Land use

“Modular and affordable housing in Luxembourg”

Sara Noel Costa de Araujo founded the architecture practice Studio SNCDA in 2013.  Romain Gamba/Maison Moderne

Sara Noel Costa de Araujo founded the architecture practice Studio SNCDA in 2013.  Romain Gamba/Maison Moderne

The architect Sara Noel Costa de Araujo was tapped by the Luxembourg Centre for Architecture (Luca) to curate Luxembourg’s exhibition at this year’s Venice Architecture Biennale, which was postponed from 2020.

Céline Coubray: The theme of the 17th International Architecture Exhibition in Venice is “How will we live together?” How did you claim ownership of this question for the Luxembourg exhibition?

Sara Noel Costa de Araujo: We proposed, with Andrea Rumpf, director of Luca, an exhibition for the Luxembourg pavilion which would form the last part of the trilogy started with the exhibition Futura Bold? Post-City: Considering the Luxembourg case, by Philippe Nathan, Yi-der Chou and Radim Louda in 2012, followed by The Architecture of Common Ground, in collaboration with the master in architecture [programme] at the University of Luxembourg in 2018, and for which we had already exhibited the Gesamtcollage project. For the last part, presented in 2021, we wanted to continue the research carried out around the question of the ground in Luxembourg, but by focusing on the human dimension of this subject, and more particularly the question of housing in this territory. What might seem, at first glance, a very general question has taken on a whole new dimension and meaning after the lockdowns that we have experienced and that we are currently experiencing.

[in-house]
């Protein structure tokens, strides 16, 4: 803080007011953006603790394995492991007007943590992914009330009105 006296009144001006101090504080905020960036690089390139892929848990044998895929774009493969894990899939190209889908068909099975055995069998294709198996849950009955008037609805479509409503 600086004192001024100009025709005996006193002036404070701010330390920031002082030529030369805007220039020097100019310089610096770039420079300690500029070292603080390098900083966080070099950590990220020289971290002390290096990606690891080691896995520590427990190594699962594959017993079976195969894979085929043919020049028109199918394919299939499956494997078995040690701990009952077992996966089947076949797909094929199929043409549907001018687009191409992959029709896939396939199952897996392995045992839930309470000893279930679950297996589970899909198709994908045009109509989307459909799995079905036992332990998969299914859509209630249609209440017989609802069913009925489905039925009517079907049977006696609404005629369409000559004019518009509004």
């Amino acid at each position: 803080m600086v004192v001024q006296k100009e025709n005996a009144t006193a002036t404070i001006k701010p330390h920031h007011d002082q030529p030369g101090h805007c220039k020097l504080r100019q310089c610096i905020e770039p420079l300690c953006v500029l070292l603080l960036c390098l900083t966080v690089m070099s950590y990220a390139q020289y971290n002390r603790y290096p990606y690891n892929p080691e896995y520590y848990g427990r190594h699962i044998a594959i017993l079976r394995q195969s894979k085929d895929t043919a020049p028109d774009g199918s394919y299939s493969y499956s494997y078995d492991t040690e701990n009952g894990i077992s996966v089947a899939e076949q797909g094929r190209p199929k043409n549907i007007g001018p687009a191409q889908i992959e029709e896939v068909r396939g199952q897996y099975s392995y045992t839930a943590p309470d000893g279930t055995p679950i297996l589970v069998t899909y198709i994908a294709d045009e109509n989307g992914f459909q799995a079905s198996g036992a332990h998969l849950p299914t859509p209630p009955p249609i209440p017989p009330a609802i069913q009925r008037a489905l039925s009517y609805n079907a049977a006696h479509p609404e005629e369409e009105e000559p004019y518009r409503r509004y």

How did you manage to make this subject resonate with your own research and architectural practice?

For several years, at Studio SNCDA, which I founded and which I manage, we’ve been approaching the landscape by modifying the existing as little as possible, embracing both the subject of the landscape and the city. This is an approach that we had developed for a garden project attached to the Möllerei, in Belval, as part of Esch2022, but which ultimately did not materialise. Our proposal was to create a new outdoor space dialoguing with the existing vegetation, bringing only structures or temporarily added furniture, which could be removed to regain the wild state of the site. It is, in fact, a project which mixes architecture, scenography and the third landscape. The idea that we are championing at the Venice biennale takes the same approach and is combined with a subject that is highly topical, which is affordable housing.

What’s the connection between the landscape and affordable housing? 

It is about launching the debate around modular and affordable housing in Luxembourg, through non-invasive housing, operating on leased land which is returned at the end of a lease. It is a temporary occupation of a site, although the nature of temporary can still be long term--5, 10 or 15 years depending on the length of the lease with the landowner. It is therefore a proposal that makes it possible to lift the burden of land costs, since the land is not bought, but rented.

When we hear about modular housing, we often think of housing created with containers, used after a crisis or a war, which have very poor architectural quality. I imagine that is not quite what you are suggesting...

Indeed not. They are modular and prefabricated homes, but with high architectural and energy efficiency quality, made from sustainable, recyclable, reusable materials. We are not actually the first to develop visions, estimates and models of mobile housing units. What we have found interesting, in parallel with the development of nomadic housing units, is the design of a temporary habitat not because of war, poverty or other disasters, nor because of lifestyle, but for financial reasons. Because they are mass-produced and for a certain quantity, their production cost becomes affordable.

Translated from the French by Aaron Grunwald. This interview originally appeared in the July 2021 print edition.